Texas team seeks ways to aid Lebanese Baptists in 4th year of venture

Jimmy Pritchard’s mind’s eye saw a stereotypical Middle East culture where Islam dominates and freedom is repressed. But once he was on the ground in Beirut, Lebanon with his fellow Baptists from Texas, he said was “blown away.”

“I could have easily been in any urban area of the United States,” he said.

“I found it to be a very Westernized culture,” said Pritchard, pastor of First Baptist Church of Forney, who ventured to Lebanon Jan. 17-23 with an SBTC contingent. “We found a lot of secular Muslims–people who have bought into Western materialism but aren’t reading the Koran, aren’t practicing.”

Pritchard joined a small group of pastors and church leaders, including SBTC Executive Director Jim Richards and Terry Coy, SBTC senior church planting associate, in seeking ways for SBTC churches to partner in 2006 with Lebanese Baptists.

The SBTC is entering its fourth year of partnership with Lebanese Baptists, who count among themselves 28 churches, a Baptist school in Beirut, and the Arab Baptist Theological Seminary, which trains nearly 60 students from various Muslim-dominated Arab countries.

Additionally, Southern Baptist’s International Mission Board employs workers who are active in Bible distribution and house church planting in Beirut, where nearly everyone lives in multi-story apartments.

Among Arab countries, Lebanon has the greatest religious freedom. In Beirut, Muslims and Christians–most embrace merely a cultural Christianity–have lived peaceably with each other since a 16-year civil war ended in the early 1990s. Beirut has flourished amid the rebuilding. Western stores and restaurants are common in downtown Beirut.

“The beauty was incredible, but the warmth and generosity of the people was unexpected and unbelievable,” Pritchard noted.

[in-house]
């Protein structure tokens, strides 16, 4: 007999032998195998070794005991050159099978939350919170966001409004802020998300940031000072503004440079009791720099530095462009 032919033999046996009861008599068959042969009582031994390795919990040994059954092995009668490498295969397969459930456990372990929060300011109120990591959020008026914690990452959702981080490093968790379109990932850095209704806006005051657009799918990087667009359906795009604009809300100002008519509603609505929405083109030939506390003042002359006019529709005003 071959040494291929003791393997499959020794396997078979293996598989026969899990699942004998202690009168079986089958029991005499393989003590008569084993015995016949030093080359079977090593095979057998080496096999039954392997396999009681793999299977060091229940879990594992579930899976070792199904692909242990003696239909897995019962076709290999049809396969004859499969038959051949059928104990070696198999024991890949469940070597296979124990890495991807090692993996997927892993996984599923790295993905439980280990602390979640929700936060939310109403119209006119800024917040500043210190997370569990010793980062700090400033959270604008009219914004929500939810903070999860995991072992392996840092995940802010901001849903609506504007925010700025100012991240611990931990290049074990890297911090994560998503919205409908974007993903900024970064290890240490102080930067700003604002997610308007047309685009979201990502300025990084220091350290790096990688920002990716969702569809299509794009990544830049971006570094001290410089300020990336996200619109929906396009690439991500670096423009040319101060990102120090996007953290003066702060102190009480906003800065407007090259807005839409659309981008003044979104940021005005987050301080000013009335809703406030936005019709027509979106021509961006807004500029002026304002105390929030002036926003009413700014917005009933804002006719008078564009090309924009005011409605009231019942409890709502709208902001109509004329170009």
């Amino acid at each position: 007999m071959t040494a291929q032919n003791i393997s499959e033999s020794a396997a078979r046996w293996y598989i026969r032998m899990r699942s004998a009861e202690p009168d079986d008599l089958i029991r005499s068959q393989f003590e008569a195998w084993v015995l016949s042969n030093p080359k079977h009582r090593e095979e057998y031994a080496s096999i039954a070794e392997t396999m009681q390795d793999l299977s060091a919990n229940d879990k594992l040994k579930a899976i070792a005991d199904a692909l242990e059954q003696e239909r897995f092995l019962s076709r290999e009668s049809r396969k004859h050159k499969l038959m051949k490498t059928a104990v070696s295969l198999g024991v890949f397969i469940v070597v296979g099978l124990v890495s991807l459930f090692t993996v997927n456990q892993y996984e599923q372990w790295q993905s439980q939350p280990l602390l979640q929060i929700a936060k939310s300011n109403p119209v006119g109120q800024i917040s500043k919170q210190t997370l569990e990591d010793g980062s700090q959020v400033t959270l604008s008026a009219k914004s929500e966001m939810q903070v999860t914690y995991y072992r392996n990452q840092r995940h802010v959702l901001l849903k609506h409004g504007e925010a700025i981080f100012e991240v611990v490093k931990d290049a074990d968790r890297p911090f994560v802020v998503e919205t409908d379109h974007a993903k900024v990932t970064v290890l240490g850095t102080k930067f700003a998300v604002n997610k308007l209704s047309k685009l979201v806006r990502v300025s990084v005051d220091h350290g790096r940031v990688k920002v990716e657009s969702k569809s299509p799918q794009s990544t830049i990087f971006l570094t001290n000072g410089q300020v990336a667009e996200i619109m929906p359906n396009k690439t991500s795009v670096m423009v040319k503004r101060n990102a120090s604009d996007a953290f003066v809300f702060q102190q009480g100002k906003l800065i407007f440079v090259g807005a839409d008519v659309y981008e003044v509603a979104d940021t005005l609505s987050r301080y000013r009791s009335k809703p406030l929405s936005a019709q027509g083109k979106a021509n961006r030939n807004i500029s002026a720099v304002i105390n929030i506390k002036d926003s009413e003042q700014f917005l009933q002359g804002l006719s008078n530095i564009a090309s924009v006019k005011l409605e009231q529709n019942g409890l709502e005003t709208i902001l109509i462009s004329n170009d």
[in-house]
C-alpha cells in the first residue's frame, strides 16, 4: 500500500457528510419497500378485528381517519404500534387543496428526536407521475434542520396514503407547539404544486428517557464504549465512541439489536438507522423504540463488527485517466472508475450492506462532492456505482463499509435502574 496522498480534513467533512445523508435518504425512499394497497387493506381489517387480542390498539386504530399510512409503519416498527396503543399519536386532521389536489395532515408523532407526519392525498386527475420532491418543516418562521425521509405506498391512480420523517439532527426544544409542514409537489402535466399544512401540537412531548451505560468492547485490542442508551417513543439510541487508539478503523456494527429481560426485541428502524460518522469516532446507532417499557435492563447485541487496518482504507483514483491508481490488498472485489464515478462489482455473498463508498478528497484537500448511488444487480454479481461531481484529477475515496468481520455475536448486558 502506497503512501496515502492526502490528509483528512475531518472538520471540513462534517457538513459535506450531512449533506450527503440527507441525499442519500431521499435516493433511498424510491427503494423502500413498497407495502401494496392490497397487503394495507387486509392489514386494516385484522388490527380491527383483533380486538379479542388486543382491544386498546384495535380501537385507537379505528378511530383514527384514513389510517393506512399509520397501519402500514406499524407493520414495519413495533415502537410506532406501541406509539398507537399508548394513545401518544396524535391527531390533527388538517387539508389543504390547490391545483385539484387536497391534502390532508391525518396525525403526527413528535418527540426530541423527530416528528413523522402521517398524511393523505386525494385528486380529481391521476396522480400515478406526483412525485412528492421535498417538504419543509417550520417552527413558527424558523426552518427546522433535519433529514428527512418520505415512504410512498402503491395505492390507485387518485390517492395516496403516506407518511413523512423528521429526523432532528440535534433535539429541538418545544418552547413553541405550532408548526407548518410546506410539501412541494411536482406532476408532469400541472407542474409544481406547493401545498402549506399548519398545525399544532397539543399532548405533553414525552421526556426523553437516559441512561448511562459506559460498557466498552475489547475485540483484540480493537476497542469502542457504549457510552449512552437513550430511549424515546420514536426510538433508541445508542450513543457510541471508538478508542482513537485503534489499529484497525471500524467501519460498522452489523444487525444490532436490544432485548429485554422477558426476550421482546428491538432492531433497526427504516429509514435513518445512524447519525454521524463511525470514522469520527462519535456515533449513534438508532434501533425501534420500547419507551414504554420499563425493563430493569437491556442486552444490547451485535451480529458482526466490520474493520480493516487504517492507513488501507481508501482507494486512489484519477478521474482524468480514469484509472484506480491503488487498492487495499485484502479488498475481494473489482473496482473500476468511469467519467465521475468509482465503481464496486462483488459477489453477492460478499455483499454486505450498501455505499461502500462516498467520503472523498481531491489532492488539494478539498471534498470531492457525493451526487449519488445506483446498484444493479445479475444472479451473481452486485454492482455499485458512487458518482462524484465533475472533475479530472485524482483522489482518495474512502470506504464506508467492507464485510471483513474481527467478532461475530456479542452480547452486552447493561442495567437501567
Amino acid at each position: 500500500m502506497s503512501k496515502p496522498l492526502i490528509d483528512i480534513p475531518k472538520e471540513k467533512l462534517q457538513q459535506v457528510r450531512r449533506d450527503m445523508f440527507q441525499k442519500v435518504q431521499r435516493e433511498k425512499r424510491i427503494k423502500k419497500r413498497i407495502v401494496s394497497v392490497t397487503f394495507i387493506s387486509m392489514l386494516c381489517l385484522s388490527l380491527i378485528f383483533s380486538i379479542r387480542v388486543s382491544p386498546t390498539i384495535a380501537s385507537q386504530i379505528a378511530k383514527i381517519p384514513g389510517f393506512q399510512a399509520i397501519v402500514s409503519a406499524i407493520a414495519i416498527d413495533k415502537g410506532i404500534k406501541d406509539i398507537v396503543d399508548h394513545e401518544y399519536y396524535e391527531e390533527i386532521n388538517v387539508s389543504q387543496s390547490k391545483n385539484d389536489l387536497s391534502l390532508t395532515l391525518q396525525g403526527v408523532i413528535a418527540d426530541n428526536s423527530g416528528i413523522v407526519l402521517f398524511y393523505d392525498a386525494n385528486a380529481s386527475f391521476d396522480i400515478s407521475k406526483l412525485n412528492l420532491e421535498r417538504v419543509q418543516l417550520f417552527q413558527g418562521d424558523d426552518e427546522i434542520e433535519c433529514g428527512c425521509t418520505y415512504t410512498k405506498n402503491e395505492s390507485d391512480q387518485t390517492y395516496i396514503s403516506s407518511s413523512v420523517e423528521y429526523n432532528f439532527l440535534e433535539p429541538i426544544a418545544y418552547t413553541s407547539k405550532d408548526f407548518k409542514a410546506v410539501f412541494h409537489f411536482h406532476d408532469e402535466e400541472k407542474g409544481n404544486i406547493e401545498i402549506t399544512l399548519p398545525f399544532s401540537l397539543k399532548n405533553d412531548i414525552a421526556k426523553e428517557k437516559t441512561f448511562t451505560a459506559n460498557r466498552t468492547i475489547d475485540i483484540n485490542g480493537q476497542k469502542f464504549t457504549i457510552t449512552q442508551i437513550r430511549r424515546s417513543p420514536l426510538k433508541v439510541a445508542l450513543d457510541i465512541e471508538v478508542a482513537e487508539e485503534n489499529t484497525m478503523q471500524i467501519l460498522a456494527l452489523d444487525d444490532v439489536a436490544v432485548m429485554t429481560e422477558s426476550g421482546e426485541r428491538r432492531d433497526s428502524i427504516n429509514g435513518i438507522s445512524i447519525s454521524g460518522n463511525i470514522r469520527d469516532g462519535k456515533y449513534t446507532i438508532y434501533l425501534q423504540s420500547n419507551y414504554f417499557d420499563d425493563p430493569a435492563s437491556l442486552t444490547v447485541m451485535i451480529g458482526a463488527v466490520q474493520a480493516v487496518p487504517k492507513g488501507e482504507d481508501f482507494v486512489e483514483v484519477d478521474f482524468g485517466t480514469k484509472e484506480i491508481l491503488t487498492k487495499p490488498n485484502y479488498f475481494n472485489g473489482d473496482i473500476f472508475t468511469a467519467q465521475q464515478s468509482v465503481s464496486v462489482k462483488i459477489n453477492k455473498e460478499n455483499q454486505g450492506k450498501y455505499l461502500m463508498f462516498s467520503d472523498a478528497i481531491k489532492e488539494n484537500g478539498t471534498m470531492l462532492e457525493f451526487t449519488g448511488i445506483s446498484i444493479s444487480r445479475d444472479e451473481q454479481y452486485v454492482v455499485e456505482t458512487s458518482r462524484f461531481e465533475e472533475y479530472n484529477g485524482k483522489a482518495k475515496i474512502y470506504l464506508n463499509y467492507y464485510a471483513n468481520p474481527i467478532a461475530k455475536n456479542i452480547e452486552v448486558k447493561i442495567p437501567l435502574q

Even in heavily Muslim west Beirut, where a contingent from Forney joined IMB missionaries in Bible distribution, the team was usually respectfully received, Pritchard said.

“We did have a situation where a Muslim answered the door and refused the Bible,” stating he had a Koran and didn’t read it. “Why would I want another book I won’t read?” he asked.

“It’s an open opportunity,” Pritchard said. “Once they realize that materialism will leave them hollow, they will be open to the gospel. (The materialism) is fresh and new for them, but they’ll reach the end of that road as well.”

Pritchard said his church plans to participate in the partnership by sponsoring a student at the Arab Baptist Theological Seminary. For about $9,500, a church can pay a student’s tuition and living expenses for a year.

Richards said this was his second trip to Lebanon and God’s work is evident.

“Muslims are being won to Christ. Ministers are being trained and sent out to other Muslim countries. The International Mission Board personnel continue to coordinate door-to-door visitation and Bible distribution in Beirut. Beirut is a gateway city giving anyone who goes there an opportunity to touch lives throughout the Middle East.”

In fact, Beirut is a destination for many tourists and temporary workers from throughout the Middle East, Coy said.

IMB missionaries, Coy said, are requesting “strategic prayer” for their work among Muslims—something an SBTC church or church members could undertake. Furthermore, small SBTC churches or associations could pool resources to send missions teams to Lebanon for work with Lebanese churches or to work alongside IMB representatives.

“We are trying to encourage those who went on the trip to take the next step,” Coy said.

For more information on the SBTC-Lebanese Baptist partnership, call the SBTC Missions Office toll free at 877-95307282 or e-mail tcoy@sbtexas.com.


TEXAN Correspondent
Jerry Pierce
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